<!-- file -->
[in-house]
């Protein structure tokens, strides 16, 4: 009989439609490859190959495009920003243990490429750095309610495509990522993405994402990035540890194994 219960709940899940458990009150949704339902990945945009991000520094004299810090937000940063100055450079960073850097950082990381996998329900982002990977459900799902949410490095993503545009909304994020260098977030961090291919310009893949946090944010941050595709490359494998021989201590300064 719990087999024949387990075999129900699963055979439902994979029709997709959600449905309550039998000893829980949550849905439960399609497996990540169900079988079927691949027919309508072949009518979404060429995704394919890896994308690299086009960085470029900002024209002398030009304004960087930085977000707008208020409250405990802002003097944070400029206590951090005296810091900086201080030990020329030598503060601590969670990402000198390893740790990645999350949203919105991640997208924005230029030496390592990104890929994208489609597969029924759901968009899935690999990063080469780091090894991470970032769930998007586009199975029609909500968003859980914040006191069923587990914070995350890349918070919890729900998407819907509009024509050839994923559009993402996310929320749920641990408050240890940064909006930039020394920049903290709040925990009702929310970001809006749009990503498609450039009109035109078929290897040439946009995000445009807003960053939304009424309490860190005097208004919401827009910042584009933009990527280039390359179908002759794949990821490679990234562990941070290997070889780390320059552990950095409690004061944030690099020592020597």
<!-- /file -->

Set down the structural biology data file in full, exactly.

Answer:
[in-house]
């Protein structure tokens, strides 16, 4: 009989439609490859190959495009920003243990490429750095309610495509990522993405994402990035540890194994 219960709940899940458990009150949704339902990945945009991000520094004299810090937000940063100055450079960073850097950082990381996998329900982002990977459900799902949410490095993503545009909304994020260098977030961090291919310009893949946090944010941050595709490359494998021989201590300064 719990087999024949387990075999129900699963055979439902994979029709997709959600449905309550039998000893829980949550849905439960399609497996990540169900079988079927691949027919309508072949009518979404060429995704394919890896994308690299086009960085470029900002024209002398030009304004960087930085977000707008208020409250405990802002003097944070400029206590951090005296810091900086201080030990020329030598503060601590969670990402000198390893740790990645999350949203919105991640997208924005230029030496390592990104890929994208489609597969029924759901968009899935690999990063080469780091090894991470970032769930998007586009199975029609909500968003859980914040006191069923587990914070995350890349918070919890729900998407819907509009024509050839994923559009993402996310929320749920641990408050240890940064909006930039020394920049903290709040925990009702929310970001809006749009990503498609450039009109035109078929290897040439946009995000445009807003960053939304009424309490860190005097208004919401827009910042584009933009990527280039390359179908002759794949990821490679990234562990941070290997070889780390320059552990950095409690004061944030690099020592020597």